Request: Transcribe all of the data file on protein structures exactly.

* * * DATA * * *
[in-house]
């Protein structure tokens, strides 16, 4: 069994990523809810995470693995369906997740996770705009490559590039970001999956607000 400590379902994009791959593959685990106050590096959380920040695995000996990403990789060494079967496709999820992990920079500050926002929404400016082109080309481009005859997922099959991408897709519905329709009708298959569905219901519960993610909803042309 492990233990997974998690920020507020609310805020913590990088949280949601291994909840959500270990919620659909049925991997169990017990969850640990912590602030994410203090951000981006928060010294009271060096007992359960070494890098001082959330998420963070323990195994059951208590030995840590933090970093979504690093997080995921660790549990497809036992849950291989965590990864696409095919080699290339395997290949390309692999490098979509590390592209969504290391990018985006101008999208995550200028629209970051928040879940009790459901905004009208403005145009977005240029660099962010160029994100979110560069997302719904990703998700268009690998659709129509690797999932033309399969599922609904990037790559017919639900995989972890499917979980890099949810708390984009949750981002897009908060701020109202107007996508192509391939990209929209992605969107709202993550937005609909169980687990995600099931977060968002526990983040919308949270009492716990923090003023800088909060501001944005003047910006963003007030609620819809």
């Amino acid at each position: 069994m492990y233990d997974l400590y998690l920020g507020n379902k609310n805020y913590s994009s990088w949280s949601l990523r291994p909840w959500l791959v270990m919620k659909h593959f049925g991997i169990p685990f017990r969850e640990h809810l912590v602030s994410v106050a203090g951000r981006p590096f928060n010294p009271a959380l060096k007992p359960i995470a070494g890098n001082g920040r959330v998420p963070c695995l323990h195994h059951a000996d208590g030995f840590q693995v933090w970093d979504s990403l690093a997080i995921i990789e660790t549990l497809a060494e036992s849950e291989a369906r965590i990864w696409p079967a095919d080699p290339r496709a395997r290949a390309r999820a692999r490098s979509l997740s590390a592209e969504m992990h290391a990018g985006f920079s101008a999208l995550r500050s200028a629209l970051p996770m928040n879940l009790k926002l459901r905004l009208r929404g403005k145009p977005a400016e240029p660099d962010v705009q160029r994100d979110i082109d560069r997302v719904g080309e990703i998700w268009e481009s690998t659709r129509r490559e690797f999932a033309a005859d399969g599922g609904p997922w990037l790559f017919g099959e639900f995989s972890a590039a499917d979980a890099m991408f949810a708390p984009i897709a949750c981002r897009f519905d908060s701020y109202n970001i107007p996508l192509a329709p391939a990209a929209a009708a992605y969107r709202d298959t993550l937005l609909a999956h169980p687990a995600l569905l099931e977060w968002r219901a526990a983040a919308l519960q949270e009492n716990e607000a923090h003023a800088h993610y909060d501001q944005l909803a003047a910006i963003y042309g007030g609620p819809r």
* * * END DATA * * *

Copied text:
[in-house]
């Protein structure tokens, strides 16, 4: 069994990523809810995470693995369906997740996770705009490559590039970001999956607000 400590379902994009791959593959685990106050590096959380920040695995000996990403990789060494079967496709999820992990920079500050926002929404400016082109080309481009005859997922099959991408897709519905329709009708298959569905219901519960993610909803042309 492990233990997974998690920020507020609310805020913590990088949280949601291994909840959500270990919620659909049925991997169990017990969850640990912590602030994410203090951000981006928060010294009271060096007992359960070494890098001082959330998420963070323990195994059951208590030995840590933090970093979504690093997080995921660790549990497809036992849950291989965590990864696409095919080699290339395997290949390309692999490098979509590390592209969504290391990018985006101008999208995550200028629209970051928040879940009790459901905004009208403005145009977005240029660099962010160029994100979110560069997302719904990703998700268009690998659709129509690797999932033309399969599922609904990037790559017919639900995989972890499917979980890099949810708390984009949750981002897009908060701020109202107007996508192509391939990209929209992605969107709202993550937005609909169980687990995600099931977060968002526990983040919308949270009492716990923090003023800088909060501001944005003047910006963003007030609620819809």
């Amino acid at each position: 069994m492990y233990d997974l400590y998690l920020g507020n379902k609310n805020y913590s994009s990088w949280s949601l990523r291994p909840w959500l791959v270990m919620k659909h593959f049925g991997i169990p685990f017990r969850e640990h809810l912590v602030s994410v106050a203090g951000r981006p590096f928060n010294p009271a959380l060096k007992p359960i995470a070494g890098n001082g920040r959330v998420p963070c695995l323990h195994h059951a000996d208590g030995f840590q693995v933090w970093d979504s990403l690093a997080i995921i990789e660790t549990l497809a060494e036992s849950e291989a369906r965590i990864w696409p079967a095919d080699p290339r496709a395997r290949a390309r999820a692999r490098s979509l997740s590390a592209e969504m992990h290391a990018g985006f920079s101008a999208l995550r500050s200028a629209l970051p996770m928040n879940l009790k926002l459901r905004l009208r929404g403005k145009p977005a400016e240029p660099d962010v705009q160029r994100d979110i082109d560069r997302v719904g080309e990703i998700w268009e481009s690998t659709r129509r490559e690797f999932a033309a005859d399969g599922g609904p997922w990037l790559f017919g099959e639900f995989s972890a590039a499917d979980a890099m991408f949810a708390p984009i897709a949750c981002r897009f519905d908060s701020y109202n970001i107007p996508l192509a329709p391939a990209a929209a009708a992605y969107r709202d298959t993550l937005l609909a999956h169980p687990a995600l569905l099931e977060w968002r219901a526990a983040a919308l519960q949270e009492n716990e607000a923090h003023a800088h993610y909060d501001q944005l909803a003047a910006i963003y042309g007030g609620p819809r």